‘WV Can’t Wait’ Candidates Against Corporate Campaign Contributions File For Office
The area outside the West Virginia House of Delegates chamber was filled Saturday morning with t-shirts and buttons from various election campaigns throughout the state. Several people wore red bandanas, symbolic of the West Virginia miner strikes and the state’s rich labor history.
At the front of the room, behind the House doors, Democratic gubernatorial candidate Stephen Smith and several others running for office this year shared their movement's progressive platform.
Smith is at the forefront of WV Can’t Wait, a political movement that features more than 70 candidates poised to race in elections all over the state. Those in the group have signed a pledge, promising not to accept corporate donations in their campaigns.
Not all of the candidates who have signed the pledge have also signed the platform Smith shared Saturday.
Many of those candidates were in Charleston Saturday morning to officially file with the Secretary of State’s office for office.
“We know that politicians don’t write history. Movements do,” Smith told rally attendees. “Politicians didn’t lead the mine wars. Politicians did not leave the teachers and school service personnel strike that happened, right here!”
Smith delivered his speech with several other candidates from the movement Saturday morning.
Brittney Barlett, a Buckhannon-area teacher running for the House of Delegates, promised to support teachers by raising their wages to match that of other states, and establishing curriculum that avoids too many standardized tests and “lets teachers teach.”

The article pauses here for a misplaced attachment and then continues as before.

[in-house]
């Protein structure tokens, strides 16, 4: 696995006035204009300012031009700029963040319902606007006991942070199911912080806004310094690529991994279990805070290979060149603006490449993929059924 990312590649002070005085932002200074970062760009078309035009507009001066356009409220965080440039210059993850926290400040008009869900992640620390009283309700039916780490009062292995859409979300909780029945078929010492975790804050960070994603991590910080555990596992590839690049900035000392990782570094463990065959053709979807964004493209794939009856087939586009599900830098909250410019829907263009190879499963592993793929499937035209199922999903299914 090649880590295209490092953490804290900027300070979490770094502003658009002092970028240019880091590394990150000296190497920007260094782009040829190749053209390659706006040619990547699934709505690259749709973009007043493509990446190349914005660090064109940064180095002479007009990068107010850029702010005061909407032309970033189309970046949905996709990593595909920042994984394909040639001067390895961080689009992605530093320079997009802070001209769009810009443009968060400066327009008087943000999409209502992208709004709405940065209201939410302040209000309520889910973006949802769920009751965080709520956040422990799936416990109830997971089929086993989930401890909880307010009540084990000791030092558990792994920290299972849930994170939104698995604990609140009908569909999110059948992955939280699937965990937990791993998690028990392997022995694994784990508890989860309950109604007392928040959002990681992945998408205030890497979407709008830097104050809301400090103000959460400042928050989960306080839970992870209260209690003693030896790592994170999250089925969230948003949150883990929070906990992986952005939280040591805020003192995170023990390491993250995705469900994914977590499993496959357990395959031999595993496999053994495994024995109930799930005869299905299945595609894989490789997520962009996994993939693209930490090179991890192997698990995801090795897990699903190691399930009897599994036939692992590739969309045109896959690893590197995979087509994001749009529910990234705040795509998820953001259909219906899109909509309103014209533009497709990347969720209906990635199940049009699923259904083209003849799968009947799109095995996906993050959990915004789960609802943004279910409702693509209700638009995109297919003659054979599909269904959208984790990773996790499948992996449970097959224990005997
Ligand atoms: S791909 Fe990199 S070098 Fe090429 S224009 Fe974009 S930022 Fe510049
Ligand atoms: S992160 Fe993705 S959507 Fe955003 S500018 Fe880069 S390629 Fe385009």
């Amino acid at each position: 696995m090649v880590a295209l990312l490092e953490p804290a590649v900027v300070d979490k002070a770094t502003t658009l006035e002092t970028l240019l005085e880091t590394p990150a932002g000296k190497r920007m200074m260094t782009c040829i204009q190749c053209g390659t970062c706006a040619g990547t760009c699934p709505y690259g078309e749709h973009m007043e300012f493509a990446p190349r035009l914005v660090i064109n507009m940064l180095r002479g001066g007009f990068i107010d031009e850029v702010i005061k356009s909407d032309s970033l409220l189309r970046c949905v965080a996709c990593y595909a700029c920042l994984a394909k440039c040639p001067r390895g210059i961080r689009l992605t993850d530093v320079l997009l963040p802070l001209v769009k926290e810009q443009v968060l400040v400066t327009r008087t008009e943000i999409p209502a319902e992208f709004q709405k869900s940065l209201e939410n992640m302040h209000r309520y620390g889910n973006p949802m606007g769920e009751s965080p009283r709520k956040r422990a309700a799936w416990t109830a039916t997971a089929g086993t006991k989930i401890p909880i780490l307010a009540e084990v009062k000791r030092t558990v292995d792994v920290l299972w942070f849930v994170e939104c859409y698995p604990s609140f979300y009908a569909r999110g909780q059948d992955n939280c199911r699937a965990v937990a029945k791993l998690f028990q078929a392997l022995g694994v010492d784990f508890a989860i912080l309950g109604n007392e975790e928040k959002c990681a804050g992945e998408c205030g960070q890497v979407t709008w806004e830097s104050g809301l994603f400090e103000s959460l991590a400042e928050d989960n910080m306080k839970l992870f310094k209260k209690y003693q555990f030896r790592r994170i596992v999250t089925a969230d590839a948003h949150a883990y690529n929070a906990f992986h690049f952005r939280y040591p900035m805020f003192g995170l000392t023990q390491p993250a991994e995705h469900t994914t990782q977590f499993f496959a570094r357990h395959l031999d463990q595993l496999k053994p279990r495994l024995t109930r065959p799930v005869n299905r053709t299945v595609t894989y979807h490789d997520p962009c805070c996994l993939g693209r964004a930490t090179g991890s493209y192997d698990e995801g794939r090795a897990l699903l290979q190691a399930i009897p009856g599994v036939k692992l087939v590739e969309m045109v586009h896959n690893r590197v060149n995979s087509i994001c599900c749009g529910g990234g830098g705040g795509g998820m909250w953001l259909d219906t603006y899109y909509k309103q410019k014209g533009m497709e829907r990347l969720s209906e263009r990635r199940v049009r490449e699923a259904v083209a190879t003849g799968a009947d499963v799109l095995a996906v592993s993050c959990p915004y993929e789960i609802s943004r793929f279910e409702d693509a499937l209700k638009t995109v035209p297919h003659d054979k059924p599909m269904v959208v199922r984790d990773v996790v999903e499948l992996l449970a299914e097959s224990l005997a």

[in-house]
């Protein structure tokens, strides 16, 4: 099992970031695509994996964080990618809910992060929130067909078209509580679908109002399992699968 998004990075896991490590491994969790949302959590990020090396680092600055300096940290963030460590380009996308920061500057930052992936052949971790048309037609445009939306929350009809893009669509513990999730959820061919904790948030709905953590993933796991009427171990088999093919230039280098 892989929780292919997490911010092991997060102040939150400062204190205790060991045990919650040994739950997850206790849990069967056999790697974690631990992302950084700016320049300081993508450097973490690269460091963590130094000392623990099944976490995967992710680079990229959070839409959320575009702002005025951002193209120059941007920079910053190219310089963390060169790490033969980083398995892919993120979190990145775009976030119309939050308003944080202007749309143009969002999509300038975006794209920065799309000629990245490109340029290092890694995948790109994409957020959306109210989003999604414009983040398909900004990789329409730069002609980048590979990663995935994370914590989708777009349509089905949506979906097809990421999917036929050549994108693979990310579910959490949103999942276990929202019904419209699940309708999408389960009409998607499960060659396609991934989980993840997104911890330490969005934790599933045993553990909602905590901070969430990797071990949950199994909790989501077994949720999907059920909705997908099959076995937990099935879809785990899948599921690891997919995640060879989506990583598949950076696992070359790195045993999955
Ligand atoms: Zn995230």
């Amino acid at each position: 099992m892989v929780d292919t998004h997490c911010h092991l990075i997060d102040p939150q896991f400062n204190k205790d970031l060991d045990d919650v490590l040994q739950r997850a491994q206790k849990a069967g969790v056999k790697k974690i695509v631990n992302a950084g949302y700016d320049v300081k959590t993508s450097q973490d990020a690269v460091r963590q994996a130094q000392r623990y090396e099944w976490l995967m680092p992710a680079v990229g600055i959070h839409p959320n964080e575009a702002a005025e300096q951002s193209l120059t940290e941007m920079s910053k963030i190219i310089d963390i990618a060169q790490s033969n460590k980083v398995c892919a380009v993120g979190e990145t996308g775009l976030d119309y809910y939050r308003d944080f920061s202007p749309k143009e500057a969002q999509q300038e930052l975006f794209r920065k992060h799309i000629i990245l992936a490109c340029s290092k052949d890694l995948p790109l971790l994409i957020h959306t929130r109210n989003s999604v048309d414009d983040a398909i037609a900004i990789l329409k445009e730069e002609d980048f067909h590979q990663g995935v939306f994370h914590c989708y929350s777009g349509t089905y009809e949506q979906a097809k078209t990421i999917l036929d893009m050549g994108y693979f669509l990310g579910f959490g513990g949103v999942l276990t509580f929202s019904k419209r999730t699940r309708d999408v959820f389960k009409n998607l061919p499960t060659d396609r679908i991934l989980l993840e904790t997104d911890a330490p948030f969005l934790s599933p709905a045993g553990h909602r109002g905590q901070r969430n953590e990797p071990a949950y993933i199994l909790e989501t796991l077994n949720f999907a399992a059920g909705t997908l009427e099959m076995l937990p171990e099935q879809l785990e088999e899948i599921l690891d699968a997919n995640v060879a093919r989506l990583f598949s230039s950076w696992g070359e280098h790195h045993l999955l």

Rosemary Ketchum from Wheeling is running for City Council. She told rally attendees she wants to “expose sweetheart deals” that support large, out-of-state corporations over small, local businesses.
Tina Russell, who’s running for the House of Delegates in Mercer County, said she’ll establish a worker’s bill of rights, including paid family leave and collective bargaining for all state employees.
The entire presentation bounced around issues that have been in established politicians’ and Gov. Jim Justice’s recent addresses — economic development, population loss and substance use.
Smith himself elaborated on working class issues.
“Our workers are producing more than ever. West Virginians have never generated so much wealth, but that wealth does not stay here,” Smith said in his address. “The profits of our people working overtime heads out state and into the populous of executives.”
Candidates have until Saturday, Jan. 25, 2020 at midnight to file with the Secretary of State’s office for the upcoming election cycle.
The West Virginia primary election for party nominations and nonpartisan elections is May 12, 2020.
The general election is Nov. 3, 2020.
Correction: Brittney Barlett is a candidate for the West Virginia House of Delegates. An earlier version of this article misspelled her name.
Emily Allen is a Report for America corps member.